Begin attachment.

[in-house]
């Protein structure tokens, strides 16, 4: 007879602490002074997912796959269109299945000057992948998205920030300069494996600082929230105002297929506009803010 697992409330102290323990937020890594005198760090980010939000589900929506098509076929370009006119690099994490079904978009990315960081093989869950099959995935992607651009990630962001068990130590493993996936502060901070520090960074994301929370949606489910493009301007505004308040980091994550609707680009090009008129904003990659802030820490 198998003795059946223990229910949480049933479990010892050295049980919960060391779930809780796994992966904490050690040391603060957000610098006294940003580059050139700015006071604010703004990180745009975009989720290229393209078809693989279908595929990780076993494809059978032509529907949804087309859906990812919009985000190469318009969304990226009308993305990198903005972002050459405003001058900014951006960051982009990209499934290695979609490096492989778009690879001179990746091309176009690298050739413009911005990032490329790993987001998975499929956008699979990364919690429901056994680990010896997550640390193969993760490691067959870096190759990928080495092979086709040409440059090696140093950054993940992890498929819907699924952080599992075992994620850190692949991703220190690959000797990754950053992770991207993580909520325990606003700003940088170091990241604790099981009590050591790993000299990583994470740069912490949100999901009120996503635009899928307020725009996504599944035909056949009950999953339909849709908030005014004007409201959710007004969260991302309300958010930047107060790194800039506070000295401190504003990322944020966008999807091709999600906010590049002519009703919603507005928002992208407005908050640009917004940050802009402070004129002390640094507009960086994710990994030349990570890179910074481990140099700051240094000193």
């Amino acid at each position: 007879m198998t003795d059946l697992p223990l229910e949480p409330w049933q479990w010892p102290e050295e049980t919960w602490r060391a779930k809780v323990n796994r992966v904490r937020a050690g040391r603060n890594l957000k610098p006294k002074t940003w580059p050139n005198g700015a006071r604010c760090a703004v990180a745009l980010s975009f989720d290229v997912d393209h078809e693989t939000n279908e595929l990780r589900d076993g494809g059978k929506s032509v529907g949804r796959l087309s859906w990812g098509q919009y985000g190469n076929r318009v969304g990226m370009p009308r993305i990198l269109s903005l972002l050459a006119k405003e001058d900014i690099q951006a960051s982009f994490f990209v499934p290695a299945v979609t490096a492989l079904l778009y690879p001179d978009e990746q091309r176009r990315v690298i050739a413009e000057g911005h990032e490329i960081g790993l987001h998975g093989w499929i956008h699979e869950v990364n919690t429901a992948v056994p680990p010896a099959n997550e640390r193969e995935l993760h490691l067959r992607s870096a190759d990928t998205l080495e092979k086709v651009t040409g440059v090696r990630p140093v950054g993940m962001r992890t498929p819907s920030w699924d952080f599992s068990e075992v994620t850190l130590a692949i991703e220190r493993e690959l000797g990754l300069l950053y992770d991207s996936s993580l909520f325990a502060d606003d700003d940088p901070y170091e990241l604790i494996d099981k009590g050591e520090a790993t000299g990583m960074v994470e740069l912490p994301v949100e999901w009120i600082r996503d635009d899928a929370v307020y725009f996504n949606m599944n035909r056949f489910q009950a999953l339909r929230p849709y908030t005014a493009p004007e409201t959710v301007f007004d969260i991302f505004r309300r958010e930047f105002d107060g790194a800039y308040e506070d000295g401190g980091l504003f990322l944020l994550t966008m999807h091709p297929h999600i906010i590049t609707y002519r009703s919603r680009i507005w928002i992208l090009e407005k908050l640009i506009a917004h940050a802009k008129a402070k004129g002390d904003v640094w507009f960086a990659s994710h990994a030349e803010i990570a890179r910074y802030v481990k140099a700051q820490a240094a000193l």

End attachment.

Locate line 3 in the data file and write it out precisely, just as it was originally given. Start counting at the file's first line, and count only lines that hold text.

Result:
């Amino acid at each position: 007879m198998t003795d059946l697992p223990l229910e949480p409330w049933q479990w010892p102290e050295e049980t919960w602490r060391a779930k809780v323990n796994r992966v904490r937020a050690g040391r603060n890594l957000k610098p006294k002074t940003w580059p050139n005198g700015a006071r604010c760090a703004v990180a745009l980010s975009f989720d290229v997912d393209h078809e693989t939000n279908e595929l990780r589900d076993g494809g059978k929506s032509v529907g949804r796959l087309s859906w990812g098509q919009y985000g190469n076929r318009v969304g990226m370009p009308r993305i990198l269109s903005l972002l050459a006119k405003e001058d900014i690099q951006a960051s982009f994490f990209v499934p290695a299945v979609t490096a492989l079904l778009y690879p001179d978009e990746q091309r176009r990315v690298i050739a413009e000057g911005h990032e490329i960081g790993l987001h998975g093989w499929i956008h699979e869950v990364n919690t429901a992948v056994p680990p010896a099959n997550e640390r193969e995935l993760h490691l067959r992607s870096a190759d990928t998205l080495e092979k086709v651009t040409g440059v090696r990630p140093v950054g993940m962001r992890t498929p819907s920030w699924d952080f599992s068990e075992v994620t850190l130590a692949i991703e220190r493993e690959l000797g990754l300069l950053y992770d991207s996936s993580l909520f325990a502060d606003d700003d940088p901070y170091e990241l604790i494996d099981k009590g050591e520090a790993t000299g990583m960074v994470e740069l912490p994301v949100e999901w009120i600082r996503d635009d899928a929370v307020y725009f996504n949606m599944n035909r056949f489910q009950a999953l339909r929230p849709y908030t005014a493009p004007e409201t959710v301007f007004d969260i991302f505004r309300r958010e930047f105002d107060g790194a800039y308040e506070d000295g401190g980091l504003f990322l944020l994550t966008m999807h091709p297929h999600i906010i590049t609707y002519r009703s919603r680009i507005w928002i992208l090009e407005k908050l640009i506009a917004h940050a802009k008129a402070k004129g002390d904003v640094w507009f960086a990659s994710h990994a030349e803010i990570a890179r910074y802030v481990k140099a700051q820490a240094a000193l």